Discovering the classics: Top 10 must-read books you never had time for before retirement
Feb 28, 2012, 8:26 a.m.
If you're like me, you have piles of books and lists of books you just can't seem to find the time to read. If you have the same problem, then here's a solution: A list of the top 10 classic must read books to tackle after you retire. If you can only make time for 10 books between trips to visit the grandchildren, taking tennis lessons or perhaps starting a small business, these are the ones:
- The Great Gatsby by F. Scott Fitzgerald. This classic novel set in America's Gilded Age just gets better with age. If you have read it in school, you'll find a lot more nuances in the second reading. This tale of money, jealousy and loneliness is timeless. If you enjoy "The Great Gatsby," find some time for Fitzgerald's "Tender is the Night," also.
- Walden by Henry David Thoreau. You may have read this one in high school, but (trust me) your perspective has changed. The story of Thoreau's experiment living without the creature comforts of the 19th century could just as easily be a story about a person in our era living without electronics. The insights he gains at Walden Pond are still applicable today.
- Heart of Darkness by Joseph Conrad. This short novel (just 96 pages), published at the turn of the 20th century, inspired the movie "Apocalypse Now." On the surface, it's a tale of a business traveler who ventures deep into the Congo region of Africa. On another level, it's a tale of the horrible atrocities visited on the native African population by colonial European settlers.
- Grapes of Wrath by John Steinbeck. This 1940 Pulitzer Prize-winning novel, set in the dust bowl of Oklahoma during the Great Depression, is a story of hopelessness and desperation. Though the time period and the characters are different, the story is familiar to many Americans today. It's a good history piece from a world-class storyteller.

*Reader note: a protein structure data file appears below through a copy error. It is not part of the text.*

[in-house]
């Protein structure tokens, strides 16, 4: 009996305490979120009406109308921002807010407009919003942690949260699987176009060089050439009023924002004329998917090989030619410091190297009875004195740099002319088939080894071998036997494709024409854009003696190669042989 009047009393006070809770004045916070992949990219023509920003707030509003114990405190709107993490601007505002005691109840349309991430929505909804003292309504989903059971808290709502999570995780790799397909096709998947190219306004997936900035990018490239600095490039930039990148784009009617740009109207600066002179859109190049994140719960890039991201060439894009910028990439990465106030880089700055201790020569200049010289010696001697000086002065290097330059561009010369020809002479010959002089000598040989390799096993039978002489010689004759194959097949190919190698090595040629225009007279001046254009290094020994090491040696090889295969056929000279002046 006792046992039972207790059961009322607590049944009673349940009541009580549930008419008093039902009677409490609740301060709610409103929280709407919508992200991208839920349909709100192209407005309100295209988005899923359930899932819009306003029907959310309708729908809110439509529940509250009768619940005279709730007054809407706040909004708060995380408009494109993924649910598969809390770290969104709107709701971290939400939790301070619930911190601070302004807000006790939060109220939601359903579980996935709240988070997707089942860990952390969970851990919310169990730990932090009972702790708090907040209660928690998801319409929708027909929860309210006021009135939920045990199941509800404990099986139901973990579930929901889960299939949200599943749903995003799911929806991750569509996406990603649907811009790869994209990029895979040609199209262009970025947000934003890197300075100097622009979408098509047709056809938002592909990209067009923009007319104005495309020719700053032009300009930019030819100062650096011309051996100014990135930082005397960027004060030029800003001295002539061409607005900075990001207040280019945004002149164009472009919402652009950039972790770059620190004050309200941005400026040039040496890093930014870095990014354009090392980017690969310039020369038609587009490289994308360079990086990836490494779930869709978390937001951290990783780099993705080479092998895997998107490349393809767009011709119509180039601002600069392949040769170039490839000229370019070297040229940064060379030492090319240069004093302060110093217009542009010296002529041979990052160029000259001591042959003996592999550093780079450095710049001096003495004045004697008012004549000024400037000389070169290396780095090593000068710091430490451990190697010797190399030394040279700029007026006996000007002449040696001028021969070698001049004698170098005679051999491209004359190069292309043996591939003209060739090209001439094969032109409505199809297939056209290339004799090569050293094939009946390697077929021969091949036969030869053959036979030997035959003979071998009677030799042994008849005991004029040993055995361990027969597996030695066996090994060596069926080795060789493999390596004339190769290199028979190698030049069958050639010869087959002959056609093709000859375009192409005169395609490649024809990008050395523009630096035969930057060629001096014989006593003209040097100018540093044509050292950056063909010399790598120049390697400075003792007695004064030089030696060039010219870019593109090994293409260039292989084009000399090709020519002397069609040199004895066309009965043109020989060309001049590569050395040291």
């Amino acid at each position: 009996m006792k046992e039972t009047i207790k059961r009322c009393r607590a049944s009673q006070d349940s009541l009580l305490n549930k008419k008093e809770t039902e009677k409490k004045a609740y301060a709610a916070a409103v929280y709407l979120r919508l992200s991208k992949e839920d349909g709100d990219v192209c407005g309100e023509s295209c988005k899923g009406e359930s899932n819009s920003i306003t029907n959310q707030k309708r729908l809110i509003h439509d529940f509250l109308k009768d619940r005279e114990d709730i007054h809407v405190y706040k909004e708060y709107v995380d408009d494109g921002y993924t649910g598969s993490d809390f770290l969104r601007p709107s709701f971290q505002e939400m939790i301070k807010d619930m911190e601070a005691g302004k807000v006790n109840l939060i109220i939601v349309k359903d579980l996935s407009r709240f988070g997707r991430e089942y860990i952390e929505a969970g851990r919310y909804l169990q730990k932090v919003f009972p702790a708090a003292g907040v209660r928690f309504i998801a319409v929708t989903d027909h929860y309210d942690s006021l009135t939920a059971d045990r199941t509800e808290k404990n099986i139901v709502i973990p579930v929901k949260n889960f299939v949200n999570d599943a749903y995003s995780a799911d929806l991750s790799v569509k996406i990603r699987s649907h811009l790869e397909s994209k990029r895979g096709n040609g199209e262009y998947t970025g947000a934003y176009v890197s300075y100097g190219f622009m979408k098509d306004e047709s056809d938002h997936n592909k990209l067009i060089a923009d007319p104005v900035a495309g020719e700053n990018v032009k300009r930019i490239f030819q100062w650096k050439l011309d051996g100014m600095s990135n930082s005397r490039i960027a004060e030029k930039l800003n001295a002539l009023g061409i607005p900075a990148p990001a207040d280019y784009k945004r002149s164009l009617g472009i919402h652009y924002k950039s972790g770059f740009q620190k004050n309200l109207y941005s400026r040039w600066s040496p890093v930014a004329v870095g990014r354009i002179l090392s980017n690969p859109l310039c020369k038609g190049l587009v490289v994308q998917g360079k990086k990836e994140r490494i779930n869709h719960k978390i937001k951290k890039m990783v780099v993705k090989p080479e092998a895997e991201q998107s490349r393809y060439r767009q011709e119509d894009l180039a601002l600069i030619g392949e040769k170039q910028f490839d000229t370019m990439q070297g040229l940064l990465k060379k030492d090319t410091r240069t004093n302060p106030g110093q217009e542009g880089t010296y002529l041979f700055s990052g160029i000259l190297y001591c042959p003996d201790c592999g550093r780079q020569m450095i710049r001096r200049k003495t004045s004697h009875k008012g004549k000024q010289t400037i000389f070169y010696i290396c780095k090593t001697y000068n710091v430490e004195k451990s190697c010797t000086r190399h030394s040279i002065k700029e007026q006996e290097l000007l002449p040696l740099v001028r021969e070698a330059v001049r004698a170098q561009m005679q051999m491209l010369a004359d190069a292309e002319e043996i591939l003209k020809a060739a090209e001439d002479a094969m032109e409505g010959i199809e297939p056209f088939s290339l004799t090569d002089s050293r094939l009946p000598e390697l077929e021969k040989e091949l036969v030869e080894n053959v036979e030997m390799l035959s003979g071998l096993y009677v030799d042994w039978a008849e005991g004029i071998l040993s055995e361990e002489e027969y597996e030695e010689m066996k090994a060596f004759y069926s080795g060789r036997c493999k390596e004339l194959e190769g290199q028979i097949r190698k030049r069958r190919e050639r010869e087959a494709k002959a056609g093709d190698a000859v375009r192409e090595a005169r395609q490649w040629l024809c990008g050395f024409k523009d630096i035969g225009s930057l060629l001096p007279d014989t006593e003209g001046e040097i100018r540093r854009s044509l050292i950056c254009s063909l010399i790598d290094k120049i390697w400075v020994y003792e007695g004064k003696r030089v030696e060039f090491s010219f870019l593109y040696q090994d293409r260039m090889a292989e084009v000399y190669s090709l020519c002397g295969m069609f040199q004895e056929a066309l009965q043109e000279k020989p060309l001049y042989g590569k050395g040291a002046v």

- Innocents Abroad by Mark Twain. If all you know about Twain's work are "Huckleberry Finn" and "Tom Sawyer," you'll be delighted at the witty stories that document Twain's travels throughout Europe. They are tales that will satiate your lust for travel and adventure.
- Fountainhead by Ayn Rand. This lengthy novel, published in 1943, is something of a cult classic. The soap opera-style narrative follows the life of an architect, loosely modeled after Frank Lloyd Wright. The central theme of the book is individualism and one man's drive to make a difference.
- Sister Carrie by Theodore Dreiser. Published in 1900, this "great urban novel" tells of one Midwestern girl's struggle to realize her American dream by moving to New York City. It's a great period piece with well-developed characters.
- French Lieutenant's Woman by John Fowles. If you've only seen the movie, you must read the book. This intricate tale takes place on two, interlacing levels--one in the present and one in 19th century England. It's a masterful work by one of Britain's best authors.
- The Heart of the Matter by Graham Greene. I could spend years strolling through Greene's expatriate, British colonial dramas. No author grasps the subtleties of Brits living abroad in the early to mid-20th century better than Greene. "The Heart of the Matter," one of his best works, is set in colonial Sierra Leone, in West Africa. The recurring theme is of failure and human frailties.
- War and Peace by Leo Tolstoy. Seriously! This lengthy tome is more than the punch line of a joke. This well-crafted tale recounts the lives of several families during the French invasion of Russia in 1812. Though the book is 200 years old, its message and its characters are timeless.
Many of these titles can be found in their entirety on the Internet free of charge (or at your local library). Others can be sent to your e-reader for just a few dollars. Remember: classics make great reading, especially when you're traveling.
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